“God!” said he, “if any one now should cry ‘Gee up!’ ” He thought and spoke the words at the same moment, whereat the mare was suddenly frighted, and springing forward on the instant tumbled the luckless priest into the bush where the thorns and briars grew sharpest and thickest. There he lay in that uneasy bed, nor might move from one side to the other, backwards or forwards, for all the money in the mint.
The mare galloped straight to her own stable, but when the priest’s household saw her return in this fashion they were greatly discomforted. The servants cursed her for an evil and a luckless jade, whilst the cook maid swooned like any dame, for well she believed that her master was dead.
When they were returned a little to themselves they ran to and fro, here and there, about the country searching for the priest, and presently on their way to the market town they drew near to that bush where their master yet lay in much misease. On hearing their words bewailing his piteous case, the priest raised a lamentable voice, and cried:
“Diva, Diva, do not pass me by. This bush is an uneasy bed, and here I lie very hurt and troubled and utterly cast down. Do you not see how my blood is staining these thorns, and briars a vermeil red?”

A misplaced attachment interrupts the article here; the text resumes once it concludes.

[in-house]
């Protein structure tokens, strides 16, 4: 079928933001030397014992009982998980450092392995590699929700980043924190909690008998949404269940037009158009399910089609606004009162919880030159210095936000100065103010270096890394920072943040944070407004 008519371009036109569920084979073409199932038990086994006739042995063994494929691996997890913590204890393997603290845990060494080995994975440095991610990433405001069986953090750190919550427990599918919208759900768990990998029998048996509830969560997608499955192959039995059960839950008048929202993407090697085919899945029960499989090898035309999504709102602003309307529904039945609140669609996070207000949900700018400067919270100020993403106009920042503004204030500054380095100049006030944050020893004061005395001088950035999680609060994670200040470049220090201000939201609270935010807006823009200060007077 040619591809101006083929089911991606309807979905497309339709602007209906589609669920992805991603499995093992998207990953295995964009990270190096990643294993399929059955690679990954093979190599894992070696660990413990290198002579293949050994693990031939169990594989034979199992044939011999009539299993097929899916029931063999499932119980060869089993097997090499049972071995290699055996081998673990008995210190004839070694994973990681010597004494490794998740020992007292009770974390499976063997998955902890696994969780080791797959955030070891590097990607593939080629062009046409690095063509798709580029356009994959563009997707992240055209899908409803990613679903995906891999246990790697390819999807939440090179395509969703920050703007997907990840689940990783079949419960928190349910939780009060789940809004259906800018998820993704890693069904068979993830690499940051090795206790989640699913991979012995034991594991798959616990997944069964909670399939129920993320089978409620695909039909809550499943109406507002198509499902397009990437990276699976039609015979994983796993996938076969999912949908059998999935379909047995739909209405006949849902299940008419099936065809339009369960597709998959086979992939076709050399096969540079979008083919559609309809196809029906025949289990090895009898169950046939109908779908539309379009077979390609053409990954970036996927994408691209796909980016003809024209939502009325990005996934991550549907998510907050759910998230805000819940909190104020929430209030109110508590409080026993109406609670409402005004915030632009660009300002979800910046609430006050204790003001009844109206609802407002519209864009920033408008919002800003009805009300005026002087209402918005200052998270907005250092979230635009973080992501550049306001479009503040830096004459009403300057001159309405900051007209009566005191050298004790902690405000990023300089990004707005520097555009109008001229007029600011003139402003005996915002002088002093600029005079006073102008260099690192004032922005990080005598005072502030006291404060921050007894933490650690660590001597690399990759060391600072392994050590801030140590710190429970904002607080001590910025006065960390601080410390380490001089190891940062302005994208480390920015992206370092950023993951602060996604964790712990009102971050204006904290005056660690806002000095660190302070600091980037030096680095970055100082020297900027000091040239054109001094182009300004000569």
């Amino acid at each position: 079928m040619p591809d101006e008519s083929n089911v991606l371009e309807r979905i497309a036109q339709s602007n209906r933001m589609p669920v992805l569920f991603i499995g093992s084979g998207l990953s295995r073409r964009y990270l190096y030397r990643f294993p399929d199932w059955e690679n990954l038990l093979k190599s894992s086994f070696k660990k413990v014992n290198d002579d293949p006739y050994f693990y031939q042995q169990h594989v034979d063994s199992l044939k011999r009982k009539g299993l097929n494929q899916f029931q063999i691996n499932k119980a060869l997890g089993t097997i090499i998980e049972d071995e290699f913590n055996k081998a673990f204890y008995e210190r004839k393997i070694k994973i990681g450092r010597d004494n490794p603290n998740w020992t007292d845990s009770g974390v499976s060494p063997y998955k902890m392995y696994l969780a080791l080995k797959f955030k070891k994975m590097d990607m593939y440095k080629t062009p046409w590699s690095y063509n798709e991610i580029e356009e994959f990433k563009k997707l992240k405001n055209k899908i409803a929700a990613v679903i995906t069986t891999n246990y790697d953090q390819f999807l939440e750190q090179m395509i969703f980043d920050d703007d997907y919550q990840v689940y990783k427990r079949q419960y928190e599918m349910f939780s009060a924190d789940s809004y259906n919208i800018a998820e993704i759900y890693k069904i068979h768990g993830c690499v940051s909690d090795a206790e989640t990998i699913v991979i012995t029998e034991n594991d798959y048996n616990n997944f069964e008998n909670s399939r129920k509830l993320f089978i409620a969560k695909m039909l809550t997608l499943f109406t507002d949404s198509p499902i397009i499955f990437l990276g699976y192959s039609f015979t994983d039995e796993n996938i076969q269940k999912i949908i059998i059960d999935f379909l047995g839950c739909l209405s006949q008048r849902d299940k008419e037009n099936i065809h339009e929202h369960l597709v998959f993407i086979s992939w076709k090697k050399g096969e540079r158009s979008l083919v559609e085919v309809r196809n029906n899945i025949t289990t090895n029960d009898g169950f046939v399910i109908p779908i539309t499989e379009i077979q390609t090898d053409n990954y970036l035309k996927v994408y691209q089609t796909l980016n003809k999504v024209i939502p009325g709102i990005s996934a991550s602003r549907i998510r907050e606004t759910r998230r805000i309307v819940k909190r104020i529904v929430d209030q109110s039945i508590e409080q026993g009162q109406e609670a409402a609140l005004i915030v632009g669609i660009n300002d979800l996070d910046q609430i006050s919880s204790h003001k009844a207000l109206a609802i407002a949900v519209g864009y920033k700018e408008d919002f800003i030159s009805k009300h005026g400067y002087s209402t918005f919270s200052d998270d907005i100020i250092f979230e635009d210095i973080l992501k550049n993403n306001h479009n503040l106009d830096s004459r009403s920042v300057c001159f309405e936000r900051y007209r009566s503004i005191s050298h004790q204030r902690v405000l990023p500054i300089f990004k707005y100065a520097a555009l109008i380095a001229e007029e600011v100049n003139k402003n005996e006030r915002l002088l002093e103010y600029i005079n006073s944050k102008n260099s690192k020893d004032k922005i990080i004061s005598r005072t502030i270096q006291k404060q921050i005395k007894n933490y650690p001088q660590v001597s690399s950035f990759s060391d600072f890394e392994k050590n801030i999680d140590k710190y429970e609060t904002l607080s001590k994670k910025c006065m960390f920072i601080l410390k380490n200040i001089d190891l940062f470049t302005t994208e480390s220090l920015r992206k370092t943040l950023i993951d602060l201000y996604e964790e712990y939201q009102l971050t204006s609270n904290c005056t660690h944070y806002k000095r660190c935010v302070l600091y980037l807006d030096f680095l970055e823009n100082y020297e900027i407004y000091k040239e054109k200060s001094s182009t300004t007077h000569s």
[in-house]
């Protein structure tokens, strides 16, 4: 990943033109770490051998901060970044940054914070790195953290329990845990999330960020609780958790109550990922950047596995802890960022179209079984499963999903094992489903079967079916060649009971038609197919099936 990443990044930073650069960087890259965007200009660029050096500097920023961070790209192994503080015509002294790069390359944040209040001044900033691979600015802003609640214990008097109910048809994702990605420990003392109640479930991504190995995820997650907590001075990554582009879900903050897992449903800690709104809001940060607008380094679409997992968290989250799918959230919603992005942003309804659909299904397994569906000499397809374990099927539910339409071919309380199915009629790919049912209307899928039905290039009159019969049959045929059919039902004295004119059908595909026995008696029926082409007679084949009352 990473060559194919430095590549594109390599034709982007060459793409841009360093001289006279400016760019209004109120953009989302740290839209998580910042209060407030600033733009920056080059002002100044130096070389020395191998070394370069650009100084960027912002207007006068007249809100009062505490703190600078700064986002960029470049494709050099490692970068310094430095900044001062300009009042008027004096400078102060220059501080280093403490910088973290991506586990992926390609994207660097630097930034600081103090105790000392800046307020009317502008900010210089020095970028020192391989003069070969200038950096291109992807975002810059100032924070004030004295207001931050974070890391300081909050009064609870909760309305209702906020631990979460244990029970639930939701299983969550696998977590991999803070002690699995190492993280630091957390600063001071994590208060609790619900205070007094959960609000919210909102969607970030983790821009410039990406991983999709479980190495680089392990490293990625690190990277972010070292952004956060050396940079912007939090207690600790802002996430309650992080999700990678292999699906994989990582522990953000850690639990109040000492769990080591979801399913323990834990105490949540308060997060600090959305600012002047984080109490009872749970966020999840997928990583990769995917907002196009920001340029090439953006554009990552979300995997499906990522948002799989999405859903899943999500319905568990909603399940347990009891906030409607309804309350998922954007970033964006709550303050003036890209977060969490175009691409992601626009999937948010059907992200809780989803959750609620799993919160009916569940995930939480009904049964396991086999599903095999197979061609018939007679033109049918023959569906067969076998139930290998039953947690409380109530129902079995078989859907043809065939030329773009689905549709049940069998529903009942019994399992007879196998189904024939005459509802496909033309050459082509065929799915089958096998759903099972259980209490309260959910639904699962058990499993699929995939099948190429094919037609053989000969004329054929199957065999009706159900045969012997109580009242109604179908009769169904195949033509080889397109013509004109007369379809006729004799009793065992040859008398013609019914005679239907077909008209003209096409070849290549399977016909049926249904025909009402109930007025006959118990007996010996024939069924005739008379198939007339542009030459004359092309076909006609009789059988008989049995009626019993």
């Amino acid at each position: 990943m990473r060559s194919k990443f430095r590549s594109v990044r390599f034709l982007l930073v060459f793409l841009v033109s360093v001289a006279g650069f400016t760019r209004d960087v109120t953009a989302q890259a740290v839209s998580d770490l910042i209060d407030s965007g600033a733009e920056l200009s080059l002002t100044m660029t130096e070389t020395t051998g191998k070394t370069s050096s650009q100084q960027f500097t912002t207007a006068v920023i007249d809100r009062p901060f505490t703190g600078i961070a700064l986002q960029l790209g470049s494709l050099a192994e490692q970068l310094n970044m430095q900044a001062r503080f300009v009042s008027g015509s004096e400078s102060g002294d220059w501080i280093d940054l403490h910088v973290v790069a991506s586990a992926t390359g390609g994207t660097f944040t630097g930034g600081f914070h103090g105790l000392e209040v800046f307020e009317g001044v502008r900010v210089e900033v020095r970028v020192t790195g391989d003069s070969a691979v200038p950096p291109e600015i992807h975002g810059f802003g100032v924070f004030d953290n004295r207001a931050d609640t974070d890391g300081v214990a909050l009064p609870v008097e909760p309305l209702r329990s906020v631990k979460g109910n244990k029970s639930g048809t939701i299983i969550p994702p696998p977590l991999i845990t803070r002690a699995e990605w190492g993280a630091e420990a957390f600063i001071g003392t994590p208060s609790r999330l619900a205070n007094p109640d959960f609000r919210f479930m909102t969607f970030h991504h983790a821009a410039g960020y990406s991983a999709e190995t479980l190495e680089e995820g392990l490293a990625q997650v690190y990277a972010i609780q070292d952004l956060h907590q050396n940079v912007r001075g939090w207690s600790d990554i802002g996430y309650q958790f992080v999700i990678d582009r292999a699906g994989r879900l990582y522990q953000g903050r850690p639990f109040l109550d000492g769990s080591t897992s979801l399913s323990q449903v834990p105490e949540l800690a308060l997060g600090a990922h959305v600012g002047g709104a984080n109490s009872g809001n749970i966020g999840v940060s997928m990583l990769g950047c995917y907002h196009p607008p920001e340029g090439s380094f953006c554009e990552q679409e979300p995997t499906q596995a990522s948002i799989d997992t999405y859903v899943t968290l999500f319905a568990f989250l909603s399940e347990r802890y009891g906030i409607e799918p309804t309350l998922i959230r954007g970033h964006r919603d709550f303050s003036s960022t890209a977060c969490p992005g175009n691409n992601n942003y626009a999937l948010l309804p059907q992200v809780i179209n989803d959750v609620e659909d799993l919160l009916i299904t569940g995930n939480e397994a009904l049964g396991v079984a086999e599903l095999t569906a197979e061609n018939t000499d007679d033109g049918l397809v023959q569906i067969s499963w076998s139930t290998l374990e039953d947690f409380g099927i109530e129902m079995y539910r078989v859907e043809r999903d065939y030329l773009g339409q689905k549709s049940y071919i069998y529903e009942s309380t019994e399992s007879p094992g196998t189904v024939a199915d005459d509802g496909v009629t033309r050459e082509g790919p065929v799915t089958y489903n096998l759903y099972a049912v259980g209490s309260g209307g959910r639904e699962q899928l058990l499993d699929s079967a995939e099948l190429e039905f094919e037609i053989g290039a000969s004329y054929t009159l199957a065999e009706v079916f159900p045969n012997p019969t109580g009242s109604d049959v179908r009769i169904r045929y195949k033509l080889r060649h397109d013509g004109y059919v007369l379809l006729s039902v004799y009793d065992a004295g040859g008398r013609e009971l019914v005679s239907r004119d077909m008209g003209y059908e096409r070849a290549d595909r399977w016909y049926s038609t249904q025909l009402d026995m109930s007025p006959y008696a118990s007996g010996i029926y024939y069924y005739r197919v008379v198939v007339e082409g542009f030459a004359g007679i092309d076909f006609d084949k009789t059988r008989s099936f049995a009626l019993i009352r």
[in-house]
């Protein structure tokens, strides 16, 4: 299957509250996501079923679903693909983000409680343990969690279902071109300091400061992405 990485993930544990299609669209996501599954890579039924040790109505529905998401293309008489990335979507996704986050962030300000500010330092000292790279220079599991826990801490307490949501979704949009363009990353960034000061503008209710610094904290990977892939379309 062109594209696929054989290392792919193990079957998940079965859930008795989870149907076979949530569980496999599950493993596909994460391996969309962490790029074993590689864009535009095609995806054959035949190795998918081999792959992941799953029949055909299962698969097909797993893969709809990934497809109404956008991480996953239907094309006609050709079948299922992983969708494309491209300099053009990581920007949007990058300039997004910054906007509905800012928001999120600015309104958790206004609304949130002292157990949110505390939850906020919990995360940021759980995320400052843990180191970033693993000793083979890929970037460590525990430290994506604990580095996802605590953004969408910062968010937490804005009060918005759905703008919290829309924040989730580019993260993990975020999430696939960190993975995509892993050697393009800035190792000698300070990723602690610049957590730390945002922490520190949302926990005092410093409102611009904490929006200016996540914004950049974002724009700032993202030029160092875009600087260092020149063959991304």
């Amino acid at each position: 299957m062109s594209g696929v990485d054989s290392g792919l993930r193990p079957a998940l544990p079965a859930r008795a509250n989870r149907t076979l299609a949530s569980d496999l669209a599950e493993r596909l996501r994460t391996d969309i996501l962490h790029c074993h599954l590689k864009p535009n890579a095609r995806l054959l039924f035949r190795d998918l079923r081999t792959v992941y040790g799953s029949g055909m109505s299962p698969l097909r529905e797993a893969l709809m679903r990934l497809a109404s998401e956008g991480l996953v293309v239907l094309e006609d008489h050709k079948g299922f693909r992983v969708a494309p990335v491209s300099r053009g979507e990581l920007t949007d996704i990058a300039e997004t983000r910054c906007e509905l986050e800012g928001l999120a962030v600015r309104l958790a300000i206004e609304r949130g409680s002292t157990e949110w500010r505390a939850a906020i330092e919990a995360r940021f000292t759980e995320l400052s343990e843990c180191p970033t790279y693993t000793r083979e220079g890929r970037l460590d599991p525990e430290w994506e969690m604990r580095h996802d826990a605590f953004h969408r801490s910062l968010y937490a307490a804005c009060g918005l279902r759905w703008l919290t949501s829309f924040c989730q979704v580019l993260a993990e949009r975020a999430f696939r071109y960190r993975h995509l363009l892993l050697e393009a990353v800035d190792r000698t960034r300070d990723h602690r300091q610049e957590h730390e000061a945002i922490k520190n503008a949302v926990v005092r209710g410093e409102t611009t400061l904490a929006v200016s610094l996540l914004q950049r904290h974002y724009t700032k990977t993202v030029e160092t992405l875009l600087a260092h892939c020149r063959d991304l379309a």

The servants hurried to the bush, and stared upon the priest.
“Sir,” said they, “who has flung you herein?”
Book of Hours
“Alas,” answered he, “’tis sin that has undone me. This morning when I rode this way reading in my Book of Hours, I desired over greatly to eat of the mulberries growing hereon, and so I fell into the sin of gluttony. Therefore this bush gat hold upon me. But help me forth from this place, for I wish now for no other thing but to have a surgeon for my hurts, and to rest in my own house.”
Now by this little story we may learn that the prudent man does not cry aloud all he may think in his heart, since by so doing many an one has suffered loss and shame, as we may see by this fable of the Priest and the Mulberries.